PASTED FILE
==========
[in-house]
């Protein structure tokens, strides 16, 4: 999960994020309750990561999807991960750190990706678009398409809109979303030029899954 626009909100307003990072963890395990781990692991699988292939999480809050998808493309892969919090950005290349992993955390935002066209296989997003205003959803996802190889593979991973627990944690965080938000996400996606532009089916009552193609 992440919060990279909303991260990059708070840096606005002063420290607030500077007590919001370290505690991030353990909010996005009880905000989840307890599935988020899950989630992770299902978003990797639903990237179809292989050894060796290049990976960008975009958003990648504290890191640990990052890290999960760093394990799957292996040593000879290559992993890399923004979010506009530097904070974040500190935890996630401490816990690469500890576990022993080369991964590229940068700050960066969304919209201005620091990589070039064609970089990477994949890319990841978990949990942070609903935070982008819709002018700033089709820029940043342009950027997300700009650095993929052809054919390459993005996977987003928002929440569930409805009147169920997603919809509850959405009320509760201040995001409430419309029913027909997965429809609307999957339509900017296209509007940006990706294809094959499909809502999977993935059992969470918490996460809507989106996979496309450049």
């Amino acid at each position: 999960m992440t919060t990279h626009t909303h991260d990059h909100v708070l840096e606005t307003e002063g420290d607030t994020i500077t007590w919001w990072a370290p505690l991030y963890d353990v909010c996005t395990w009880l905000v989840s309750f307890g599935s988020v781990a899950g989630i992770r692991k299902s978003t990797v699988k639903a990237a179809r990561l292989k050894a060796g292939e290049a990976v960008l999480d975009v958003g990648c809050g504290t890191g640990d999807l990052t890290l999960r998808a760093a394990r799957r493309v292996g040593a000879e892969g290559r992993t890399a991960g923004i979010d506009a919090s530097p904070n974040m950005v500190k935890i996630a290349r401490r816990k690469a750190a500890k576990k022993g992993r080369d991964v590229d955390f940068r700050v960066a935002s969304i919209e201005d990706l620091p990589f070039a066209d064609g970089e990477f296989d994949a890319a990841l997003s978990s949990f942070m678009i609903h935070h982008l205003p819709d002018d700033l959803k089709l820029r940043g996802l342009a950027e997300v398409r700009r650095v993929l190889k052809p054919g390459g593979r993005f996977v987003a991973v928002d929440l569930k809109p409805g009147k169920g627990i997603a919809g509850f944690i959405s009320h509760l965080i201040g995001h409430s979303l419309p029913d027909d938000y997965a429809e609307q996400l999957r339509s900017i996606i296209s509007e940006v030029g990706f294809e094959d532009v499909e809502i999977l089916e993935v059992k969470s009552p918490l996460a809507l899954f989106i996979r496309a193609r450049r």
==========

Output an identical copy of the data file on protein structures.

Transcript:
[in-house]
């Protein structure tokens, strides 16, 4: 999960994020309750990561999807991960750190990706678009398409809109979303030029899954 626009909100307003990072963890395990781990692991699988292939999480809050998808493309892969919090950005290349992993955390935002066209296989997003205003959803996802190889593979991973627990944690965080938000996400996606532009089916009552193609 992440919060990279909303991260990059708070840096606005002063420290607030500077007590919001370290505690991030353990909010996005009880905000989840307890599935988020899950989630992770299902978003990797639903990237179809292989050894060796290049990976960008975009958003990648504290890191640990990052890290999960760093394990799957292996040593000879290559992993890399923004979010506009530097904070974040500190935890996630401490816990690469500890576990022993080369991964590229940068700050960066969304919209201005620091990589070039064609970089990477994949890319990841978990949990942070609903935070982008819709002018700033089709820029940043342009950027997300700009650095993929052809054919390459993005996977987003928002929440569930409805009147169920997603919809509850959405009320509760201040995001409430419309029913027909997965429809609307999957339509900017296209509007940006990706294809094959499909809502999977993935059992969470918490996460809507989106996979496309450049």
């Amino acid at each position: 999960m992440t919060t990279h626009t909303h991260d990059h909100v708070l840096e606005t307003e002063g420290d607030t994020i500077t007590w919001w990072a370290p505690l991030y963890d353990v909010c996005t395990w009880l905000v989840s309750f307890g599935s988020v781990a899950g989630i992770r692991k299902s978003t990797v699988k639903a990237a179809r990561l292989k050894a060796g292939e290049a990976v960008l999480d975009v958003g990648c809050g504290t890191g640990d999807l990052t890290l999960r998808a760093a394990r799957r493309v292996g040593a000879e892969g290559r992993t890399a991960g923004i979010d506009a919090s530097p904070n974040m950005v500190k935890i996630a290349r401490r816990k690469a750190a500890k576990k022993g992993r080369d991964v590229d955390f940068r700050v960066a935002s969304i919209e201005d990706l620091p990589f070039a066209d064609g970089e990477f296989d994949a890319a990841l997003s978990s949990f942070m678009i609903h935070h982008l205003p819709d002018d700033l959803k089709l820029r940043g996802l342009a950027e997300v398409r700009r650095v993929l190889k052809p054919g390459g593979r993005f996977v987003a991973v928002d929440l569930k809109p409805g009147k169920g627990i997603a919809g509850f944690i959405s009320h509760l965080i201040g995001h409430s979303l419309p029913d027909d938000y997965a429809e609307q996400l999957r339509s900017i996606i296209s509007e940006v030029g990706f294809e094959d532009v499909e809502i999977l089916e993935v059992k969470s009552p918490l996460a809507l899954f989106i996979r496309a193609r450049r």